Developing next-gen Asian socio-legal scholars

15 April 2019 | Education
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NUS Law has been awarded a US$238,000 grant by the Henry Luce Foundation to offer training on scholarly writing, research methods, publication and career planning, particularly in the Asian context 

NUS Law has been awarded US$238,000 by the Henry Luce Foundation for their project named Training Initiative for Asian Law & Society Scholars (TRIALS). Directed by NUS Law Associate Professor Lynette Chua, in collaboration with Professor David Engel of The State University of New York, Buffalo, US, TRIALS will offer training on scholarly writing, research methods, publication and career planning to the next generation of socio-legal scholars conducting research on law, society and public policy in Asian societies. The Henry Luce Foundation is an American not-for-profit foundation that seeks to enrich public discourse by promoting innovative scholarship, cultivating new leaders and fostering international understanding.

Assoc Prof Chua noted that TRIALS stemmed from the need for evidence-based research on law, particularly in Asia, where traditional doctrinal legal scholarship has not been able to meet the need for sound empirical research that can serve as the basis for more reliable, just and equitable policies, and legal strategies. She added, “TRIALS is an outgrowth of prior workshops where David and I saw the growing demand by young scholars for in-depth training and mentoring in Asian socio-legal research, which involves the use of social science theories and methods to study law and legal institutions.”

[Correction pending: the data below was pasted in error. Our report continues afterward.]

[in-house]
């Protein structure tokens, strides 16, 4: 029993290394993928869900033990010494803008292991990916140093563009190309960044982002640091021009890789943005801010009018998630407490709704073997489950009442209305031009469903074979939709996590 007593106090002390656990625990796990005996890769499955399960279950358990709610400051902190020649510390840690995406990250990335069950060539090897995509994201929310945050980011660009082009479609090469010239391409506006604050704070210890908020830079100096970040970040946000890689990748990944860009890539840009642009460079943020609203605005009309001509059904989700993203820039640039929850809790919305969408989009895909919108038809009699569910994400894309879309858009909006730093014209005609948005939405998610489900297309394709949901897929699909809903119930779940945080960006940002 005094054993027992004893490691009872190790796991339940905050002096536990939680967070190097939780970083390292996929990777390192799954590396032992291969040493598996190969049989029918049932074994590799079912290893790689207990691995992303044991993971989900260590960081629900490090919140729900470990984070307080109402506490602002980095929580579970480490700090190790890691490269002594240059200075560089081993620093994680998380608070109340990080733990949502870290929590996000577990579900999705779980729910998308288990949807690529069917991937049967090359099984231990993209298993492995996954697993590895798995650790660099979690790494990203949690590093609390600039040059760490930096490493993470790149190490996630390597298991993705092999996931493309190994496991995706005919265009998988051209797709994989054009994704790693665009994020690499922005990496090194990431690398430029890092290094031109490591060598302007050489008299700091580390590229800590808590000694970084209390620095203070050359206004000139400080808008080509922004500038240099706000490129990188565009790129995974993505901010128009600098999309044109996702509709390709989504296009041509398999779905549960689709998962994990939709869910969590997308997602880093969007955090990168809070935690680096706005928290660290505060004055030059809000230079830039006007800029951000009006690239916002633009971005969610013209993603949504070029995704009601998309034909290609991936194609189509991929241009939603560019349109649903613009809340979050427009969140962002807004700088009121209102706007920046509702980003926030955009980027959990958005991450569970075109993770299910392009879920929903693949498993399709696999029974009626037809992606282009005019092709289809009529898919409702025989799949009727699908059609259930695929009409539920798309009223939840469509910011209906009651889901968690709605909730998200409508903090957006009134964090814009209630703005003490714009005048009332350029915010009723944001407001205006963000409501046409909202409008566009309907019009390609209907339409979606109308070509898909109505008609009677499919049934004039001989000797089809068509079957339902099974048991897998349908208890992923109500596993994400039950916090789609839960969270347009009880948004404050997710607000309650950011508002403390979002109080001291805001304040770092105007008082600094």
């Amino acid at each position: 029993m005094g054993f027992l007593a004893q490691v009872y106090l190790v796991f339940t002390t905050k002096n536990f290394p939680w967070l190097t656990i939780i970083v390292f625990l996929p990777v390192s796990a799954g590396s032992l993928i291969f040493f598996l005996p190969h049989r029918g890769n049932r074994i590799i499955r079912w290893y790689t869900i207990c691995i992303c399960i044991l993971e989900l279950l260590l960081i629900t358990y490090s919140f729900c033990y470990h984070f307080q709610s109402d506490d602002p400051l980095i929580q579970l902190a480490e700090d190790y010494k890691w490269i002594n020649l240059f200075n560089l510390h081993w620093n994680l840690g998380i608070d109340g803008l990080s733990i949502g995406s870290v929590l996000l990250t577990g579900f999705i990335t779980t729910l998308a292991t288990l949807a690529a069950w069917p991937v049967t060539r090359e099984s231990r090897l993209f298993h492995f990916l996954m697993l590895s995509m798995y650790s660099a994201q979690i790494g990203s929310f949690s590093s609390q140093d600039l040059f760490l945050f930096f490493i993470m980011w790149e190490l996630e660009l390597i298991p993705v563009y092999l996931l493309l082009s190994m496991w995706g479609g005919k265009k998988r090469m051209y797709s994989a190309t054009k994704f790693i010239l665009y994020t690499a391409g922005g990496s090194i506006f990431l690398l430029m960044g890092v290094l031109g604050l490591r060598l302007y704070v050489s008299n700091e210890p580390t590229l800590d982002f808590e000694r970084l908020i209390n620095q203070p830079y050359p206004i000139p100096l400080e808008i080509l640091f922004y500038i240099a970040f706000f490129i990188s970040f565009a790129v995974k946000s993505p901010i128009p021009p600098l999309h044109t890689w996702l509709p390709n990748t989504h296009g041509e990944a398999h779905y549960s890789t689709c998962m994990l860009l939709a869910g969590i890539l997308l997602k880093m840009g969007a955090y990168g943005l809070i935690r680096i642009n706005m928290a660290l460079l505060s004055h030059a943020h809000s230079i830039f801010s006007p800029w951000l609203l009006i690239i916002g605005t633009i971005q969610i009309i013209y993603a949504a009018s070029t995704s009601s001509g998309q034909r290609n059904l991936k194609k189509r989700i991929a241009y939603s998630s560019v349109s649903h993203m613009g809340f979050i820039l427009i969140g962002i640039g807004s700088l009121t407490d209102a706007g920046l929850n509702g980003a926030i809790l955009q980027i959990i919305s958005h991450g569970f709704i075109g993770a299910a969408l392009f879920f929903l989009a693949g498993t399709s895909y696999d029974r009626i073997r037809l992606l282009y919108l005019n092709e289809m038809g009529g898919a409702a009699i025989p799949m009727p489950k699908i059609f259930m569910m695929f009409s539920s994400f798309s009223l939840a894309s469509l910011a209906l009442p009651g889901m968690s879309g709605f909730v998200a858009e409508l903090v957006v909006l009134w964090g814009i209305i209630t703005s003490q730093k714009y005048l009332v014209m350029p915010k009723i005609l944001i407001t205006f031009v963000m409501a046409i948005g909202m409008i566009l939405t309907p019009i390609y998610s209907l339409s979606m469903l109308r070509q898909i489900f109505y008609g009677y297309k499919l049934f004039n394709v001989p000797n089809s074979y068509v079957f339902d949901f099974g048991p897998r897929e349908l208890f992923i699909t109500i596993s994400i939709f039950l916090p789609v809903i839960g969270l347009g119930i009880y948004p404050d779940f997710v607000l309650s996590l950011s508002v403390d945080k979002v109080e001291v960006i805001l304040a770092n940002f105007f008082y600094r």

TRIALS is an outgrowth of prior workshops where David and I saw the growing demand by young scholars for in-depth training and mentoring in Asian socio-legal research, which involves the use of social science theories and methods to study law and legal institutions

To be organised by the Centre for Asian Legal Studies at NUS Law, TRIALS workshops will see some of the world’s leading international interdisciplinary legal researchers mentoring and training between 50 to 60 graduate students and early career academics across six workshops over a three-year period. NUS Law will announce the call for applications for the first two workshops on 20 April, with the first workshop to be held from 9 to 12 December this year, followed by a second from 29 June to 2 July next year.